Thailand and her Asean partners have mostly been silent about travel bubbles in the past couple of months. The idea of allowing tourists from selected, low-infection countries to enter each other’s domains without quarantine received immense publicity earlier in the year, but no actual flights have taken off.
Last summer, Thai ministers came up with all sorts of imaginative schemes which might abolish the need for quarantine. One involved planeloads of Chinese tourists landing at Bangkok on special night flights and being instantly transferred to a paradise island where they would remain holiday prisoners for the duration.
Another idea involved the compulsory wearing of an ankle track-and-trace device 24/7, whilst a third suggested vacationers would have to spend the first week of their holiday within a one mile radius of the hotel which hopefully was near to a beach. This was pleasantly known as quasi-quarantine.
None of these suggestions came to fruition as tourist travel bubbles are much more difficult to implement than to publicize. The devil, as ever, is in the detail. Discussions between Bangkok and Beijing were interrupted when sporadic outbreaks of coronavirus in China occurred in December, followed by similar problems in Thailand this month. Tourist travel bubbles require charter planes as scheduled flights are disrupted worldwide. The detail of how to choose wannabe tourists is tricky. For example, must they come from particular areas of the country? There has to be massive detail about testing for the virus, before and after arrival, and how to enforce the wearing of tracing apps. Tourists tend look for freedom rather than supervision.
Surprisingly Cambodia has now entered the lists. Minister of Tourism spokesman Top Sopheak states that a plan is being devised to permit the country’s nine Asean partners including Thailand – plus three outsiders China, Japan and South Korea – to join together in a mammoth quarantine-free special tourist arrangement. He points out that Cambodia has removed some leisure restrictions as museums and movie theatres are now open again. However, there is no time scale when the bubbles might start being blown.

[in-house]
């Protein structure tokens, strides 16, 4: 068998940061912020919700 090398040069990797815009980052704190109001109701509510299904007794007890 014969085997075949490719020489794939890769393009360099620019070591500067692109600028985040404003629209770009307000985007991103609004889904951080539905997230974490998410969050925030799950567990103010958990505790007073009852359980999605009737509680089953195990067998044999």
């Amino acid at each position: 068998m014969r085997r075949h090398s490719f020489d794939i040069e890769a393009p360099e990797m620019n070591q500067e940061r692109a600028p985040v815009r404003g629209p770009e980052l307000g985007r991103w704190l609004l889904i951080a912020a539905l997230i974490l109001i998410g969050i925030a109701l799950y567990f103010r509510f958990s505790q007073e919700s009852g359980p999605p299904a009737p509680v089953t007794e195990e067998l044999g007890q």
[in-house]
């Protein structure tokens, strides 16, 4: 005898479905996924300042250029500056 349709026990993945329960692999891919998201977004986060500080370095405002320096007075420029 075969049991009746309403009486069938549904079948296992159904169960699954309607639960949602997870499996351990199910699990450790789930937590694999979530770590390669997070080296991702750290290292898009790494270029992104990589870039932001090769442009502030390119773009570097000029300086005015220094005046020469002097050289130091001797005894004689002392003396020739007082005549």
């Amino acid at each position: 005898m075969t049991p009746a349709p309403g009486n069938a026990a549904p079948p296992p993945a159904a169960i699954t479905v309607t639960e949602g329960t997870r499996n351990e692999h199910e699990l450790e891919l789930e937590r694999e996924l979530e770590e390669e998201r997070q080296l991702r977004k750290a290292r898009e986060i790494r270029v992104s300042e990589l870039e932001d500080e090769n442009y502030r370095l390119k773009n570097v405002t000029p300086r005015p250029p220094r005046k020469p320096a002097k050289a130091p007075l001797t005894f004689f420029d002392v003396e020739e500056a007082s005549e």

Currently, Cambodian entry requirements are similar to Thailand’s. Comprehensive medical insurance, including Covid-19 treatment, and pre-testing certification are needed. Entrants must show evidence of US$2,000 on arrival to cover all quarantine costs. Anyone wishing to take a flight to Phnom Penh must obtain a certificate of entry from the local Cambodian embassy. Unlike Thailand, no tourist visas are being issued.
Sandra Peterssen, a spokesperson for the Pacific Area Travel Association, said that Cambodia currently had less than 400 reported cases of Covid-19 infection and was unlikely to risk that record by permitting regular tourism. She felt that the idea would only make progress once the pandemic was under control with mass vaccination underway throughout Asia. Chinese authorities in particular are currently promoting domestic tourism and show no sign of encouraging international tourist exchanges. Japan recently banned almost all foreigners from entering the country until the end of this month or later. Travel bubbles are still destined to burst.